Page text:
North Judson, Indiana
North Judson, Indiana
Location of North Judson in Starke County, Indiana.
|• Total||1.11 sq mi (2.87 km2)|
|• Land||1.11 sq mi (2.87 km2)|
|• Water||0.00 sq mi (0.00 km2)|
|Elevation||712 ft (217 m)|
| • Estimate |
|• Density||1,545.13/sq mi (596.65/km2)|
|Time zone||UTC-6 (Central (CST))|
|• Summer (DST)||UTC-5 (CDT)|
|GNIS feature ID||440268|
North Judson is a town in Wayne Township, Starke County, in the U.S. state of Indiana. The population was 1,772 at the 2010 census. The town owns and is the headquarters of the Chesapeake and Indiana Railroad.
The area now known as North Judson was originally Brantwood, a town platted on October 1, 1859, less than a mile northwest of the current town. The town post office was established on September 24, 1860, as North Judson after William D. Judson, President of the Cincinnati & Chicago Railroad (which later became a part of the Pittsburgh, Cincinnati, Chicago and St. Louis Railroad), which had just been laid through the town. The 'North' was likely added to eliminate confusion with downstate Judson, Indiana. The town of North Judson proper was later laid out in 1866 and incorporated in 1888. In 1881, the Indiana, Illinois and Iowa Railroad and Chicago and Atlantic Railroad were each laid through the town. Today, the town is situated at the intersection of State Road 10 and State Road 39.
|U.S. Decennial Census|
As of the census of 2010, there were 1,772 people, 706 households, and 456 families residing in the town. The population density was 1,610.9 inhabitants per square mile (622.0/km2). There were 791 housing units at an average density of 719.1 per square mile (277.6/km2). The racial makeup of the town was 96.7% White, 0.1% African American, 0.3% Native American, 0.2% Asian, 1.2% from other races, and 1.5% from two or more races. Hispanic or Latino of any race were 7.3% of the population.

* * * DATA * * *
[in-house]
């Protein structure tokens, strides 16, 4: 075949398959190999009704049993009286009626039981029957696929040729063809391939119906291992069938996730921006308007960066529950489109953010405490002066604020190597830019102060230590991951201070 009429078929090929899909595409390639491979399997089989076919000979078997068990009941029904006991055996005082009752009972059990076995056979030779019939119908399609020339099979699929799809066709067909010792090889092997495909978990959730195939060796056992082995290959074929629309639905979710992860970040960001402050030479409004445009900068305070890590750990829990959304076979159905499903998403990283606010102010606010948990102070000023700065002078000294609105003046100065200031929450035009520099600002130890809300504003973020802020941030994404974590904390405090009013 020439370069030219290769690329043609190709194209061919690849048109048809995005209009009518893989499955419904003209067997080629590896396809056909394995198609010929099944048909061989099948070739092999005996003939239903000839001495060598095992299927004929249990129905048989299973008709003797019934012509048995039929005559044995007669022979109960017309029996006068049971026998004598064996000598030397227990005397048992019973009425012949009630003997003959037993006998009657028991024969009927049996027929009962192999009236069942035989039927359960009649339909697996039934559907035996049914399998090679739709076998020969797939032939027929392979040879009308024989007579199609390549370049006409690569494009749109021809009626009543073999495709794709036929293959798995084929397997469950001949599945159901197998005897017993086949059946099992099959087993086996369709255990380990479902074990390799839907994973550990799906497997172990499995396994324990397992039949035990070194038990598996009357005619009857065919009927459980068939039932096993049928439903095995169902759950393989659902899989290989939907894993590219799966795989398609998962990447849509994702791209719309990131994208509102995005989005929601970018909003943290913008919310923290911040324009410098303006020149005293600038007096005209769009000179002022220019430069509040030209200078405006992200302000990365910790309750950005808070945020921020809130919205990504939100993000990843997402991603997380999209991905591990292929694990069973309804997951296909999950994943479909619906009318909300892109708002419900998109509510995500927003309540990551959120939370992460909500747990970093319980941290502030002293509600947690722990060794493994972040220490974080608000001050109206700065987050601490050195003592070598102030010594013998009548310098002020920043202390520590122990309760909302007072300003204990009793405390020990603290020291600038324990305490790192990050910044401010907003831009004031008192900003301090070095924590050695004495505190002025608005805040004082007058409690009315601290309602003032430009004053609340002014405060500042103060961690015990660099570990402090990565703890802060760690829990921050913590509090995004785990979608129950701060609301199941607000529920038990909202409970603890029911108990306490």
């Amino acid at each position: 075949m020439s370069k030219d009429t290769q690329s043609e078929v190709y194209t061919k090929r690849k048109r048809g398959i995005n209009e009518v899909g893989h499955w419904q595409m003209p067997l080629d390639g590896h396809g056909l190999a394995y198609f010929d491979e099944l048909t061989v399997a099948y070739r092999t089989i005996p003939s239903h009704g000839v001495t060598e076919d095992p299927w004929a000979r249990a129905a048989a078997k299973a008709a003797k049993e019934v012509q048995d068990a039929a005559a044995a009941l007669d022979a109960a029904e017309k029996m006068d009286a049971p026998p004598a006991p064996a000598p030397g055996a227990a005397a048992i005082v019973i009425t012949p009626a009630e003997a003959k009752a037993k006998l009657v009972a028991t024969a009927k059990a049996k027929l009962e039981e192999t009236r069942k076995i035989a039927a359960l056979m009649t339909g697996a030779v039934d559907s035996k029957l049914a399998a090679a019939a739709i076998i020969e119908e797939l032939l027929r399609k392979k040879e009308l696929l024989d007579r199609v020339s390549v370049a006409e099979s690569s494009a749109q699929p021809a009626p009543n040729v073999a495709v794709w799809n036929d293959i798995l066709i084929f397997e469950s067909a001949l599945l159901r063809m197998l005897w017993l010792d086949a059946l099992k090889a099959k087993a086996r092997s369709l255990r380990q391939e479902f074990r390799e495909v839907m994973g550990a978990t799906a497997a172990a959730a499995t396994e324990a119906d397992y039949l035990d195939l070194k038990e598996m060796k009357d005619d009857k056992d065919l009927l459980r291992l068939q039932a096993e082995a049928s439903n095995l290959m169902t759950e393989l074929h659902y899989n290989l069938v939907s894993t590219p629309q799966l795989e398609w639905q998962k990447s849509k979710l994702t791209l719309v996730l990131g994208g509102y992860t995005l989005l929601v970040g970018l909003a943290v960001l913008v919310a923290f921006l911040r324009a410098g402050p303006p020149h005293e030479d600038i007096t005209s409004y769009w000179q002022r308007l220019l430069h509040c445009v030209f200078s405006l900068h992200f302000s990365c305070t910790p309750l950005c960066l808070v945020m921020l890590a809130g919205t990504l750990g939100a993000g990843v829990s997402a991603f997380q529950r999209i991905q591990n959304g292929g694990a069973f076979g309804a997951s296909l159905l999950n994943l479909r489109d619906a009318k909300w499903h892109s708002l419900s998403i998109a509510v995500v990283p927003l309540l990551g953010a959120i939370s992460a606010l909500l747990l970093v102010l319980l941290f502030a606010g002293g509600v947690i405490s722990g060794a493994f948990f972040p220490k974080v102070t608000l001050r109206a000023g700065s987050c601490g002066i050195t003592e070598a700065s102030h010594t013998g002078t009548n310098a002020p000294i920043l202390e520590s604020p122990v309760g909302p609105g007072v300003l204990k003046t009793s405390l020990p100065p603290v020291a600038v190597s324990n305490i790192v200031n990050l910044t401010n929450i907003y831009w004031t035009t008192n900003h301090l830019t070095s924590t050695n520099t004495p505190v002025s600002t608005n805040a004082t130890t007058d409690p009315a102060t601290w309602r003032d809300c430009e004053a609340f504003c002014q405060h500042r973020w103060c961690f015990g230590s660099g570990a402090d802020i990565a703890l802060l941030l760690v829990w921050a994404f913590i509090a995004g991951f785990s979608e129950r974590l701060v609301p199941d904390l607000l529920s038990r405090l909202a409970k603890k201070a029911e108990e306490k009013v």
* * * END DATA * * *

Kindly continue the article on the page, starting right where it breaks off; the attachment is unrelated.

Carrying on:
There were 706 households, of which 32.3% had children under the age of 18 living with them, 43.5% were married couples living together, 14.9% had a female householder with no husband present, 6.2% had a male householder with no wife present, and 35.4% were non-families. 30.6% of all households were made up of individuals, and 14.7% had someone living alone who was 65 years of age or older. The average household size was 2.51 and the average family size was 3.11.
The median age in the town was 37.7 years. 27% of residents were under the age of 18; 8.3% were between the ages of 18 and 24; 24.5% were from 25 to 44; 24.7% were from 45 to 64; and 15.5% were 65 years of age or older. The gender makeup of the town was 48.0% male and 52.0% female.
As of the census of 2000, there were 1,675 people, 648 households, and 425 families residing in the town. The population density was 1,820.1 people per square mile (703.0/km2). There were 704 housing units at an average density of 765.0/sq mi (295.5/km2). The racial makeup of the town was 97.01% White, 0.06% African American, 0.12% Native American, 0.06% Asian, 1.97% from other races, and 0.78% from two or more races. Hispanic or Latino of any race were 6.39% of the population.
There were 648 households, out of which 34.7% had children under the age of 18 living with them, 49.7% were married couples living together, 12.3% had a female householder with no husband present, and 34.4% were non-families. 31.5% of all households were made up of individuals, and 15.9% had someone living alone who was 65 years of age or older. The average household size was 2.58 and the average family size was 3.27.